Note: This is a letter I sent to New York Times Op-Ed Editor David Shipley regarding his comments to Times Public Editor Clark Hoyt (see post below) regarding the printing of the Op-Ed "Death by Veganism."
Dear Mr. Shipley,
I can't tell you how disappointed I have been in The New York Times' publishing of Nina Planck's "Death by Veganism" column on May 21, 2007, and the Times' reaction to complaints about the piece. I am also deeply troubled by your comments to Times Public Editor Clark Hoyt, who brought some reader concerns about the column to your attention. You replied that the science is sound that infants need animal protein. What science exactly? You were merely speaking out of your rear end without actually having looked anything up. The only thing infants need is mother's milk. Anything other than that is inferior, animal or plant. Beside that point, let's trust the actual nutrition experts to comment on nutrition science. The American Dietetic Association states "Well-planned vegan and other types of vegetarian diets are appropriate for all stages of the life-cycle including during pregnancy, lactation, infancy, childhood and adolescence." That is the consensus of the scientific community. Surely, the Times' Op-Ed page has some journalistic standards? Nina Planck did not cite one single source in her column. She did not quote a doctor or a nutrition scientist, nor did she refer to a scientific study. Planck also does not hold a nutrition degree. Why is someone being allowed to make declarative statements about a subject on the opinion page and being allowed to pass them off as being true? Does the Times bother to do any fact-checking? The Times has already published one correction on the column that Indian vegetarians don't normally eat eggs. That's a good start, but there are numerous items that need correction in the column. How about the absurd comment by Planck that babies are made of fish oil? I sent in an e-mail previously outlining all of the items that need correction. I also offered an Op-Ed reaction to Planck's piece. I attached both the Op-Ed offering and the letter concerning what items I believe deserve to be corrected. It would be helpful if the Times just retracted the column. As I wrote to Clark Hoyt, the Times wouldn’t just print anything on its Op-Ed page. Why would it allow the unsubstantiated remarks by Planck be printed? It’s equivalent to printing an Op-Ed piece detailing the superiority of the Aryan brain. After all, there is some Nazi science backing up the subject. Your reply to this e-mail would be greatly appreciated.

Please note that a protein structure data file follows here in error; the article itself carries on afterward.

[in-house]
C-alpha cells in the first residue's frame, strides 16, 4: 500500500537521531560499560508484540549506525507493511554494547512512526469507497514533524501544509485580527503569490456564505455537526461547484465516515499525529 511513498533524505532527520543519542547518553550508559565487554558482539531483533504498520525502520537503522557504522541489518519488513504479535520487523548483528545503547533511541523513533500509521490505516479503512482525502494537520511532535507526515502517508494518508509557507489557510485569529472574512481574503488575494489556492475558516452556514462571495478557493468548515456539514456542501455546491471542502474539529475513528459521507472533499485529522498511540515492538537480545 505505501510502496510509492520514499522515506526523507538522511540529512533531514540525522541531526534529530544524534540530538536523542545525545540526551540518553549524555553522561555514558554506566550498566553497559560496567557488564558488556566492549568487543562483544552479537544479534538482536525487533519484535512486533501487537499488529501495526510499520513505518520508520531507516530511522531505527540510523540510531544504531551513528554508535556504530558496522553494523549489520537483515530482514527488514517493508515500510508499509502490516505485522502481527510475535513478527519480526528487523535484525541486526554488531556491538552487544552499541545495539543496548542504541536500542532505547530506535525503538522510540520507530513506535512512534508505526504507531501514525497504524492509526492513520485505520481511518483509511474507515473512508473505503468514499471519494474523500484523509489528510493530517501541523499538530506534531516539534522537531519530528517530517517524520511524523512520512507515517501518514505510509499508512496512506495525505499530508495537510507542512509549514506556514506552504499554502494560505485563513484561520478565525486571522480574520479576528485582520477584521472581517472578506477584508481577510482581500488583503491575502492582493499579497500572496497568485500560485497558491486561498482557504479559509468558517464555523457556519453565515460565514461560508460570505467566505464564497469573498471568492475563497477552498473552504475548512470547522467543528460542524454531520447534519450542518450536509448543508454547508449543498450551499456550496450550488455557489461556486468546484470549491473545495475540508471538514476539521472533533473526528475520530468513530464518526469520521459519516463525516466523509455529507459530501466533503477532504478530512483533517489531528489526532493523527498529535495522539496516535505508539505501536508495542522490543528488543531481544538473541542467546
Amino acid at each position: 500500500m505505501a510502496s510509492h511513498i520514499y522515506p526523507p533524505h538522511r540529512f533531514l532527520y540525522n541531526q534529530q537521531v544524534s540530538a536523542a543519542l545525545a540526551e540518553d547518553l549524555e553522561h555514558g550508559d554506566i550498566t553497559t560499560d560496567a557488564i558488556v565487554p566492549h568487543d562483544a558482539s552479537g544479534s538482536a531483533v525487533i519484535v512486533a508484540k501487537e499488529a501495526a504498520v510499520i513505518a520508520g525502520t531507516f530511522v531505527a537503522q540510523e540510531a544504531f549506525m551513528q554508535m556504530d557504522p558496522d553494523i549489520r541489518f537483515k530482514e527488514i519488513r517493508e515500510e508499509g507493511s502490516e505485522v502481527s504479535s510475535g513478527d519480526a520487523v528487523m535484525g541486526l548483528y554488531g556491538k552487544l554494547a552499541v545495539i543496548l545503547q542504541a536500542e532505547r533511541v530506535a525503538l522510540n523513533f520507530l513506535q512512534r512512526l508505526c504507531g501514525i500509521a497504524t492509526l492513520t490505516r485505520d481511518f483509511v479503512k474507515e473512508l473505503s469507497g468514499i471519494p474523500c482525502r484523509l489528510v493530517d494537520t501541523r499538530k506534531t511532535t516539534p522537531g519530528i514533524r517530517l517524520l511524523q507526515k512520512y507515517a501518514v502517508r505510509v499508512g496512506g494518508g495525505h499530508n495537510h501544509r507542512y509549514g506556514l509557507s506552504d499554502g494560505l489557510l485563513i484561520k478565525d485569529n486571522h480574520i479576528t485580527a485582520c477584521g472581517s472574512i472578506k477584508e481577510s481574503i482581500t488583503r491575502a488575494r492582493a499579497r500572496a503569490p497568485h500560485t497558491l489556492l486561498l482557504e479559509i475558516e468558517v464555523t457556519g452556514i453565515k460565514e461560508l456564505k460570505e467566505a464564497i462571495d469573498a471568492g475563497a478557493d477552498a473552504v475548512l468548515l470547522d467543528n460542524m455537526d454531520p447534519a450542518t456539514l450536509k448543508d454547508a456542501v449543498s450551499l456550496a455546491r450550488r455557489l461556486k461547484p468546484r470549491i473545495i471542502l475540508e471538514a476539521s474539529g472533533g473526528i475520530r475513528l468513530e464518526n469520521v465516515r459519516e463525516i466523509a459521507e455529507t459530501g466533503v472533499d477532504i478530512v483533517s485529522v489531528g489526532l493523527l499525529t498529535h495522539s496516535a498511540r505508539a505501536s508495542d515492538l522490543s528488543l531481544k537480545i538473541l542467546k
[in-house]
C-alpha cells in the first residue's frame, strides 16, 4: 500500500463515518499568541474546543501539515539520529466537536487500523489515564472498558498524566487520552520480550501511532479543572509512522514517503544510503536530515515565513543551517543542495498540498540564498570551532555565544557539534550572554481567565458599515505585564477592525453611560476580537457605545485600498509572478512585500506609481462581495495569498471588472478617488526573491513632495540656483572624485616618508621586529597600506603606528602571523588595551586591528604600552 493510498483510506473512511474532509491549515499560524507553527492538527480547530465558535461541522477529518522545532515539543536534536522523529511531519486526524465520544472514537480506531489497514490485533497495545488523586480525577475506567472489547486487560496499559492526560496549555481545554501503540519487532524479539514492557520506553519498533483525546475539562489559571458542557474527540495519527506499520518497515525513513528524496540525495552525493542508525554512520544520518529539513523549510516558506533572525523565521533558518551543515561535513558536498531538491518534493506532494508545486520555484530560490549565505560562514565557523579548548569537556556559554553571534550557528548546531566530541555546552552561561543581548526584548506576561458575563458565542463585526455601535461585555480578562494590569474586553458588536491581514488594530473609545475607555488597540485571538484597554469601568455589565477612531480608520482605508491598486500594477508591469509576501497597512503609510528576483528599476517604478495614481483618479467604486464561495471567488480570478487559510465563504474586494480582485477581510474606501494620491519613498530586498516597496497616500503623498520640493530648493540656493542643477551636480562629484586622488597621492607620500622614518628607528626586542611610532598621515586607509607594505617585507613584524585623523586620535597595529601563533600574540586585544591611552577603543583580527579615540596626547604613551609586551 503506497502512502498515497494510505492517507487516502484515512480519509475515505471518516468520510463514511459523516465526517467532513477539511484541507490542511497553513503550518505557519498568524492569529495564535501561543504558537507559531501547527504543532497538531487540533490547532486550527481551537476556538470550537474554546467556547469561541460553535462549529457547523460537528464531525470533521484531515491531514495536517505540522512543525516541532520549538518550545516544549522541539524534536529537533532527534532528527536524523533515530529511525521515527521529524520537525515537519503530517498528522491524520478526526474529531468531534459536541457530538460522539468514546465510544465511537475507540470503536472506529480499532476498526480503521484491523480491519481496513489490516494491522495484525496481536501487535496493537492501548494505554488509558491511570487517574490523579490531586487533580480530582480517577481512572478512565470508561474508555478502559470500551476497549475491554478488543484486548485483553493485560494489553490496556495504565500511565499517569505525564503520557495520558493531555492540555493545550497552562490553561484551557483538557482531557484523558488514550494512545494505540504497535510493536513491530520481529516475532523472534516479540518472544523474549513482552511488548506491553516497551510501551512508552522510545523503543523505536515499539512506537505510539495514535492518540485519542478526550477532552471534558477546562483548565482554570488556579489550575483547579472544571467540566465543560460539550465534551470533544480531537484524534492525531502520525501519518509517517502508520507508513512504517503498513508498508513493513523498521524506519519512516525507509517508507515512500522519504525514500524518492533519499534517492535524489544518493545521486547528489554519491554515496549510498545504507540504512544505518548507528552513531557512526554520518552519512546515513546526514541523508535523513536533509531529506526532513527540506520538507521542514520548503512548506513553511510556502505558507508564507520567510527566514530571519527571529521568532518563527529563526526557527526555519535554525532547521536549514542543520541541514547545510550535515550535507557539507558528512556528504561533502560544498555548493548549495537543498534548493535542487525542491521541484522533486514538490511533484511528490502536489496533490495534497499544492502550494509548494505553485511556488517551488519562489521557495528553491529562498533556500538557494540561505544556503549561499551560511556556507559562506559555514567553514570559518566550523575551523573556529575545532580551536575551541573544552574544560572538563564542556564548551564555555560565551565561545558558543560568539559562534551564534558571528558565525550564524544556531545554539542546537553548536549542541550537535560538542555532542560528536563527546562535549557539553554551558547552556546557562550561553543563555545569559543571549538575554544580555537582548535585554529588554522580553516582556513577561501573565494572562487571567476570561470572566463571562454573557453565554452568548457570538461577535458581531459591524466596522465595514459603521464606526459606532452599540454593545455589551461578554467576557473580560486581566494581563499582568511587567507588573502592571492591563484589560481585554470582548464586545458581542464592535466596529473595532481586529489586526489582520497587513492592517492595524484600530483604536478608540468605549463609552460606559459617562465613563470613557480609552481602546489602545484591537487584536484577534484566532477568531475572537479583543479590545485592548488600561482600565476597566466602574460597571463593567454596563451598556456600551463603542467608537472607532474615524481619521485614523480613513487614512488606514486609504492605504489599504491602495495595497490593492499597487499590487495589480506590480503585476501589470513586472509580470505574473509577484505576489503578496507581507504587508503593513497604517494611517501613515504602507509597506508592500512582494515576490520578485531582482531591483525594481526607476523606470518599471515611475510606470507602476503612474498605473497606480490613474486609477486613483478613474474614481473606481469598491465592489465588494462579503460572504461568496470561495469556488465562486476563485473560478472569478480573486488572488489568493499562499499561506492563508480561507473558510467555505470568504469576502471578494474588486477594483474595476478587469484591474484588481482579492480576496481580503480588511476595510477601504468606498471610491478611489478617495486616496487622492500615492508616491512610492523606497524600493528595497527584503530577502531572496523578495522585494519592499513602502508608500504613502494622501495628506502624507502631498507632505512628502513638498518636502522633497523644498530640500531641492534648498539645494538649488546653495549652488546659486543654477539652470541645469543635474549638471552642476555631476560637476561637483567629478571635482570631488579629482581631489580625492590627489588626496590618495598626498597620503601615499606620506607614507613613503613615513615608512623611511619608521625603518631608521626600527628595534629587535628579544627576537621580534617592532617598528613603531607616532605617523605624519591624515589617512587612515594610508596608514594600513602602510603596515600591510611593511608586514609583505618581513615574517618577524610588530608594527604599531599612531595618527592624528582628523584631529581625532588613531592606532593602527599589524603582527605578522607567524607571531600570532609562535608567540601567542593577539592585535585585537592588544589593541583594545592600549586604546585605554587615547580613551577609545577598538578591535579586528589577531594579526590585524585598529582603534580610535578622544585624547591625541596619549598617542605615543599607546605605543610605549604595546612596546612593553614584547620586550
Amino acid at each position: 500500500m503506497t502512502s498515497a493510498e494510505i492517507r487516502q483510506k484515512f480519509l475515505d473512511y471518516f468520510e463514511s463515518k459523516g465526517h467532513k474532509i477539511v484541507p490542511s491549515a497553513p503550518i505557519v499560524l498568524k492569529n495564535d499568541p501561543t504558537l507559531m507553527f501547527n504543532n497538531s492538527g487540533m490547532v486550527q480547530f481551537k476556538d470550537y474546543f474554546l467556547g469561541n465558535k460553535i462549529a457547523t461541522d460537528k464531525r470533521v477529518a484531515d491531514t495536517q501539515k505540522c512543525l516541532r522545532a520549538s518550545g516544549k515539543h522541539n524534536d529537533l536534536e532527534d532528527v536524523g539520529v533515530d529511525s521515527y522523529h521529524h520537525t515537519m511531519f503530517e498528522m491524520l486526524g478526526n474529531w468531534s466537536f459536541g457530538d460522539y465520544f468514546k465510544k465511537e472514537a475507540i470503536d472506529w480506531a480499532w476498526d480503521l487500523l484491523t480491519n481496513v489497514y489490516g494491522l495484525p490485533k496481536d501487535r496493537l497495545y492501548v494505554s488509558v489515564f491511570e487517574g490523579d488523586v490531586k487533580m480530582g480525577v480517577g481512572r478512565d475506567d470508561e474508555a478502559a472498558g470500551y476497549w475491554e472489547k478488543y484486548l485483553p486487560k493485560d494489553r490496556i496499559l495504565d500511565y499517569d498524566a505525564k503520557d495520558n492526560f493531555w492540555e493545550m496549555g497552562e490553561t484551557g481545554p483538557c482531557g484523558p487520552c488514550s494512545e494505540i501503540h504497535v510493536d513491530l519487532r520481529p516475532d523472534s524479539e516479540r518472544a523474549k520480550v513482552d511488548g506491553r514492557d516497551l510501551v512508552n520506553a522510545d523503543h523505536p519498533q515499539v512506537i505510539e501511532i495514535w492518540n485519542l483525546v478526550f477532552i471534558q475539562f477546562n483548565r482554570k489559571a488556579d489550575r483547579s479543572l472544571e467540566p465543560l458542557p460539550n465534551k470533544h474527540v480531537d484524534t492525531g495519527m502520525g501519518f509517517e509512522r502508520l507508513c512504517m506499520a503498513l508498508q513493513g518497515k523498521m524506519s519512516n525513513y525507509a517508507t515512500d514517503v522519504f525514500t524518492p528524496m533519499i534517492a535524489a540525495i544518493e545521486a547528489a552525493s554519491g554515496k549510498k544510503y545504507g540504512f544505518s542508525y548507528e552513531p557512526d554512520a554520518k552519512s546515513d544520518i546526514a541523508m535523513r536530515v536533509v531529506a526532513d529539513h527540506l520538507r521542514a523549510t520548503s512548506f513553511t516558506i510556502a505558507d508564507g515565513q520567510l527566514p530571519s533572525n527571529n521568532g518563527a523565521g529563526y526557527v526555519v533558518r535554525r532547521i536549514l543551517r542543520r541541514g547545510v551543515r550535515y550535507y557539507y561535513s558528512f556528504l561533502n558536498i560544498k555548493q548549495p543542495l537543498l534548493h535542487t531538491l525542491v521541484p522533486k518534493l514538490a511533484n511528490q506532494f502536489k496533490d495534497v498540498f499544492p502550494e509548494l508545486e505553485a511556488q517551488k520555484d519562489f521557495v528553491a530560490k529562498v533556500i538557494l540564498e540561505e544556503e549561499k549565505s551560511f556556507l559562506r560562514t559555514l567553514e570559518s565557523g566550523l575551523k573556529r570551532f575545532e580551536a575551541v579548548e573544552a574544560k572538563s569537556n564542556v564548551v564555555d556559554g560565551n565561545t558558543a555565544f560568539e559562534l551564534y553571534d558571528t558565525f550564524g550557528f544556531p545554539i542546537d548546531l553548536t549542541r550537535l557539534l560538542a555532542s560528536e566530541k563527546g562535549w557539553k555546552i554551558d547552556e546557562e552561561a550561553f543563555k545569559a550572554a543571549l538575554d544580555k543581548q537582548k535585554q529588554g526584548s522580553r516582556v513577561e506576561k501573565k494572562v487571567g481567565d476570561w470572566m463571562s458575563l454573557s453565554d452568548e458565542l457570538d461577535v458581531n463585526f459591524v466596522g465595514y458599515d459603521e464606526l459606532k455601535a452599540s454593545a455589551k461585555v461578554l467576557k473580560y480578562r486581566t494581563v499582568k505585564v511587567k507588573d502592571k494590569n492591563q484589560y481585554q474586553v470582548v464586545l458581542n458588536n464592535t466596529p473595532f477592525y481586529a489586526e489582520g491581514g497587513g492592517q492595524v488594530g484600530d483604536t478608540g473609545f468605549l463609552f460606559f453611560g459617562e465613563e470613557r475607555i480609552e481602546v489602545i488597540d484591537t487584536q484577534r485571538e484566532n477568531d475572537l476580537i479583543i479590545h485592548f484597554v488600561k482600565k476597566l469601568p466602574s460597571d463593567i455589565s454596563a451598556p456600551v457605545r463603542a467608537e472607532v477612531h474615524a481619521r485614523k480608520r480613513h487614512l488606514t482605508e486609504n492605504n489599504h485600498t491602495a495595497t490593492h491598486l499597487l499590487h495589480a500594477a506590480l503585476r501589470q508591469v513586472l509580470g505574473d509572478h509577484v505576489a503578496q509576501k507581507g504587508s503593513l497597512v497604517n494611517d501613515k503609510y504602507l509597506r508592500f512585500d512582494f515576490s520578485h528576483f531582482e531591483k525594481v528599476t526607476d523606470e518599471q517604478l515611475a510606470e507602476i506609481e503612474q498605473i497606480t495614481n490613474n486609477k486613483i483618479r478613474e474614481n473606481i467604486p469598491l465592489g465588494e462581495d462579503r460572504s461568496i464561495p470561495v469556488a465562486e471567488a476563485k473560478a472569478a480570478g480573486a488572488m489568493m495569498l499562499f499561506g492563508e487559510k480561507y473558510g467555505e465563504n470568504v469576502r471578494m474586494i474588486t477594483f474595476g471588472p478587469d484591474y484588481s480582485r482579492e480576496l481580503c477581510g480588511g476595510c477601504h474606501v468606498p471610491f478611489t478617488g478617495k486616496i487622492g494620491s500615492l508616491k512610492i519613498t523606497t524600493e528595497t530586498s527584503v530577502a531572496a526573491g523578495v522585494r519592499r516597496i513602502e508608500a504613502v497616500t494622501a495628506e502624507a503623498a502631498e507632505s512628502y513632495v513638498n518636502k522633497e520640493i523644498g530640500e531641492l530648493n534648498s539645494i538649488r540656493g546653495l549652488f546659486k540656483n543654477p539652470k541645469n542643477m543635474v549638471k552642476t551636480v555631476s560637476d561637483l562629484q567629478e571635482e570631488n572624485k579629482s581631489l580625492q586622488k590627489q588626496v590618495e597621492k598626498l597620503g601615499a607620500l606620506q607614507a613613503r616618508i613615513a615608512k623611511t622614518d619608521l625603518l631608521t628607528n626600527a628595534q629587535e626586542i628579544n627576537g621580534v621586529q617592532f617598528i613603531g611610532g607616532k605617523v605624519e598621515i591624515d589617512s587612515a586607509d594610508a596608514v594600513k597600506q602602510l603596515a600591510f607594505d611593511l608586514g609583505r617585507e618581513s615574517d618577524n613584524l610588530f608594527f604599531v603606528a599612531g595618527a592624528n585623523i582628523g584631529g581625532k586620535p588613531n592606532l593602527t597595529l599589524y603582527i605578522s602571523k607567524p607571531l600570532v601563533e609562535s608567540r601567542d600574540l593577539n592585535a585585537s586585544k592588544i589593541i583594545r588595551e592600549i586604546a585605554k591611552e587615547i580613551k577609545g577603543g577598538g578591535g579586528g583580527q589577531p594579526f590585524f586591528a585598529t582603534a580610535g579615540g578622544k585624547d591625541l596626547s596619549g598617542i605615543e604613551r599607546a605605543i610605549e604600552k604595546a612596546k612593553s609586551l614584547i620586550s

Andrew --- (a loyal New York Times subscriber)